Anacapa Island Lighthouse is a lighthouse in California, United States, on the entrance to Santa Barbara Channel, California. It was the last major light station to be built on the west coast.

History

Positioned at the eastern entrance to the Santa Barbara Channel, Anacapa was a natural choice for a lighthouse. The Lighthouse Board decided to place a light on the island, but to limit the expense of building an offshore beacon, an unmanned acetylene lens lantern on a tower was erected in 1912. In 1932, the current permanent light station was built on the island, and was the last major light station to be built on the west coast. The 39-foot (12 m) tower and fog signal were built on the highest point of the island. In 1938, under the direction of Franklin D. Roosevelt, Santa Barbara and Anacapa Islands became Channel Islands National Monument. The United States Coast Guard automated the station in 1966. In 1980, Congress designated five of the eight Channel Islands, Anacapa, Santa Cruz, Santa Rosa, San Miguel, and Santa Barbara Islands, and 125,000 acres (510 km2) of submerged lands as Channel Islands National Park. The lighthouse is still an active aid to navigation.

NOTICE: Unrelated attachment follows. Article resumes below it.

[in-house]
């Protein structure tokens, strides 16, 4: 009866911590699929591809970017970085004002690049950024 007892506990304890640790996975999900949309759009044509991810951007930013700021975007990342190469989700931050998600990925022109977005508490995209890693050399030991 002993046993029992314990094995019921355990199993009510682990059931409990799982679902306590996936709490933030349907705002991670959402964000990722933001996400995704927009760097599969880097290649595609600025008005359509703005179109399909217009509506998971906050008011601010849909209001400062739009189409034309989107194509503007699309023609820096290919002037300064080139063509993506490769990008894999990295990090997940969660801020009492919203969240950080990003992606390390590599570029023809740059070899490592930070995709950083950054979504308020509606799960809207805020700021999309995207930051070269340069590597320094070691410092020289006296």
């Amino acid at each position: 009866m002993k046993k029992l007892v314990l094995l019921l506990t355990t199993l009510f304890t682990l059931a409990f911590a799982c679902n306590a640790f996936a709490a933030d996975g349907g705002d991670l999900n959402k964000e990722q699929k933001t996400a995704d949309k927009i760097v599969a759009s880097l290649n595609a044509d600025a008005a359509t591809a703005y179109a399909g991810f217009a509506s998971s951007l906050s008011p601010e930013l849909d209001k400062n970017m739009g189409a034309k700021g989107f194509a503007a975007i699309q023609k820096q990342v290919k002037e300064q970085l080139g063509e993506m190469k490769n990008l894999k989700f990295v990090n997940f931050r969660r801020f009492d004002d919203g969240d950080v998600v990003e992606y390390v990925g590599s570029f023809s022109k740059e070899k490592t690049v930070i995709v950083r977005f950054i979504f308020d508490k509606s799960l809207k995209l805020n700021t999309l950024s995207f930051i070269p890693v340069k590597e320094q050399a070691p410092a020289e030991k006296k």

Historical Information from Coast Guard web site:

Current usage

The buildings other than the lighthouse are now being utilized by the National Park Service.

Image gallery
  • Aerial photo 2009

  • U.S. Coast Guard archive photo.

  • Lighthouse and National Park structures at sunset.

  • Lighthouse with coreopsis in flower, looking across Santa Barbara Channel towards mainland, August 2006.

Media

1 photo

Building Activity

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